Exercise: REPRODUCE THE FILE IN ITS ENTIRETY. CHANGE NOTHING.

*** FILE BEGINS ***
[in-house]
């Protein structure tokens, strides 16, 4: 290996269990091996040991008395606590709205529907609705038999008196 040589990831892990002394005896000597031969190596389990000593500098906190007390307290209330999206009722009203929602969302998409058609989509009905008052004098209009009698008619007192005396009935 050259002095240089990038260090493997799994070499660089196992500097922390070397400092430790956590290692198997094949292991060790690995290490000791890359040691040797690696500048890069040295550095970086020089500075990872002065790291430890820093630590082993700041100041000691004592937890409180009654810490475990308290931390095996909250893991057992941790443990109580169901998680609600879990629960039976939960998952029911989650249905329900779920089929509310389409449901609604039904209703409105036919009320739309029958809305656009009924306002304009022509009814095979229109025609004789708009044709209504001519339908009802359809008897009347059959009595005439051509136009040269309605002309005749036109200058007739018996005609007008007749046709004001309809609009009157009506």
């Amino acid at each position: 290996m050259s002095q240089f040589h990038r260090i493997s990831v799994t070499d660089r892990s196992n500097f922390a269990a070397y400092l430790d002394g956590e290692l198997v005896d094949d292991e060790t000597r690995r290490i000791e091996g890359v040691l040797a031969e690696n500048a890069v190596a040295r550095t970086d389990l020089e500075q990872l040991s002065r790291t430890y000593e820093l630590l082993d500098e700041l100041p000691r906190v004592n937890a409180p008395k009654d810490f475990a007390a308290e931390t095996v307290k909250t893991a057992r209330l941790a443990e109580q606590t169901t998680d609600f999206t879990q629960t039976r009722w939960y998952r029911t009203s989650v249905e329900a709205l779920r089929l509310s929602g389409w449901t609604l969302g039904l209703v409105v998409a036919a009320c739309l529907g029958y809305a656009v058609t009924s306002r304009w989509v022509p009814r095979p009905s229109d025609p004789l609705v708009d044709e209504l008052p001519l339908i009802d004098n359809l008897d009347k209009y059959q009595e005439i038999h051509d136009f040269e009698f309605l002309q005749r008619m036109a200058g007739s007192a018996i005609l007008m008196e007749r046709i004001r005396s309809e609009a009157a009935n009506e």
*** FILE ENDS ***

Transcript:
[in-house]
């Protein structure tokens, strides 16, 4: 290996269990091996040991008395606590709205529907609705038999008196 040589990831892990002394005896000597031969190596389990000593500098906190007390307290209330999206009722009203929602969302998409058609989509009905008052004098209009009698008619007192005396009935 050259002095240089990038260090493997799994070499660089196992500097922390070397400092430790956590290692198997094949292991060790690995290490000791890359040691040797690696500048890069040295550095970086020089500075990872002065790291430890820093630590082993700041100041000691004592937890409180009654810490475990308290931390095996909250893991057992941790443990109580169901998680609600879990629960039976939960998952029911989650249905329900779920089929509310389409449901609604039904209703409105036919009320739309029958809305656009009924306002304009022509009814095979229109025609004789708009044709209504001519339908009802359809008897009347059959009595005439051509136009040269309605002309005749036109200058007739018996005609007008007749046709004001309809609009009157009506």
């Amino acid at each position: 290996m050259s002095q240089f040589h990038r260090i493997s990831v799994t070499d660089r892990s196992n500097f922390a269990a070397y400092l430790d002394g956590e290692l198997v005896d094949d292991e060790t000597r690995r290490i000791e091996g890359v040691l040797a031969e690696n500048a890069v190596a040295r550095t970086d389990l020089e500075q990872l040991s002065r790291t430890y000593e820093l630590l082993d500098e700041l100041p000691r906190v004592n937890a409180p008395k009654d810490f475990a007390a308290e931390t095996v307290k909250t893991a057992r209330l941790a443990e109580q606590t169901t998680d609600f999206t879990q629960t039976r009722w939960y998952r029911t009203s989650v249905e329900a709205l779920r089929l509310s929602g389409w449901t609604l969302g039904l209703v409105v998409a036919a009320c739309l529907g029958y809305a656009v058609t009924s306002r304009w989509v022509p009814r095979p009905s229109d025609p004789l609705v708009d044709e209504l008052p001519l339908i009802d004098n359809l008897d009347k209009y059959q009595e005439i038999h051509d136009f040269e009698f309605l002309q005749r008619m036109a200058g007739s007192a018996i005609l007008m008196e007749r046709i004001r005396s309809e609009a009157a009935n009506e």